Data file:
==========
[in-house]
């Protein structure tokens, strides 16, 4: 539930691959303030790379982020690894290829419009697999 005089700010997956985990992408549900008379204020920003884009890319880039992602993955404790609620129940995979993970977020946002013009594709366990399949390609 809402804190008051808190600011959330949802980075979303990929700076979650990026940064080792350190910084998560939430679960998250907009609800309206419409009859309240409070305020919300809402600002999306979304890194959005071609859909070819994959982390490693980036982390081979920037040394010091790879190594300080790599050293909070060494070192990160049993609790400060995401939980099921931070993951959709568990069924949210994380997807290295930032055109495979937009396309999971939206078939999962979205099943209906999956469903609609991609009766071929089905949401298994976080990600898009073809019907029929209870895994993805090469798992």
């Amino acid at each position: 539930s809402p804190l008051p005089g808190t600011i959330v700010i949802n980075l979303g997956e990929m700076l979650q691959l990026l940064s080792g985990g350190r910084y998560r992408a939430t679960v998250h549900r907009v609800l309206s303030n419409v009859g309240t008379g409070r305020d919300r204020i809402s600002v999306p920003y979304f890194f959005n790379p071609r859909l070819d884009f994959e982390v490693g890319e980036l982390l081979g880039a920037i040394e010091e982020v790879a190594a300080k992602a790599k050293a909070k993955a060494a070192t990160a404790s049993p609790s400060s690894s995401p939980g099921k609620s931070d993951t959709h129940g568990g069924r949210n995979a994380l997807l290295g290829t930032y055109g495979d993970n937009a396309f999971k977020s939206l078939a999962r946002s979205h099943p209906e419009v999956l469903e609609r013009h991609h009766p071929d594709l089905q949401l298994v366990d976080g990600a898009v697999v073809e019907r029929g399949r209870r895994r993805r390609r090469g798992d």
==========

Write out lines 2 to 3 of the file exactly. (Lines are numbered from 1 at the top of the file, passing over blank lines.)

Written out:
């Protein structure tokens, strides 16, 4: 539930691959303030790379982020690894290829419009697999 005089700010997956985990992408549900008379204020920003884009890319880039992602993955404790609620129940995979993970977020946002013009594709366990399949390609 809402804190008051808190600011959330949802980075979303990929700076979650990026940064080792350190910084998560939430679960998250907009609800309206419409009859309240409070305020919300809402600002999306979304890194959005071609859909070819994959982390490693980036982390081979920037040394010091790879190594300080790599050293909070060494070192990160049993609790400060995401939980099921931070993951959709568990069924949210994380997807290295930032055109495979937009396309999971939206078939999962979205099943209906999956469903609609991609009766071929089905949401298994976080990600898009073809019907029929209870895994993805090469798992």
């Amino acid at each position: 539930s809402p804190l008051p005089g808190t600011i959330v700010i949802n980075l979303g997956e990929m700076l979650q691959l990026l940064s080792g985990g350190r910084y998560r992408a939430t679960v998250h549900r907009v609800l309206s303030n419409v009859g309240t008379g409070r305020d919300r204020i809402s600002v999306p920003y979304f890194f959005n790379p071609r859909l070819d884009f994959e982390v490693g890319e980036l982390l081979g880039a920037i040394e010091e982020v790879a190594a300080k992602a790599k050293a909070k993955a060494a070192t990160a404790s049993p609790s400060s690894s995401p939980g099921k609620s931070d993951t959709h129940g568990g069924r949210n995979a994380l997807l290295g290829t930032y055109g495979d993970n937009a396309f999971k977020s939206l078939a999962r946002s979205h099943p209906e419009v999956l469903e609609r013009h991609h009766p071929d594709l089905q949401l298994v366990d976080g990600a898009v697999v073809e019907r029929g399949r209870r895994r993805r390609r090469g798992d």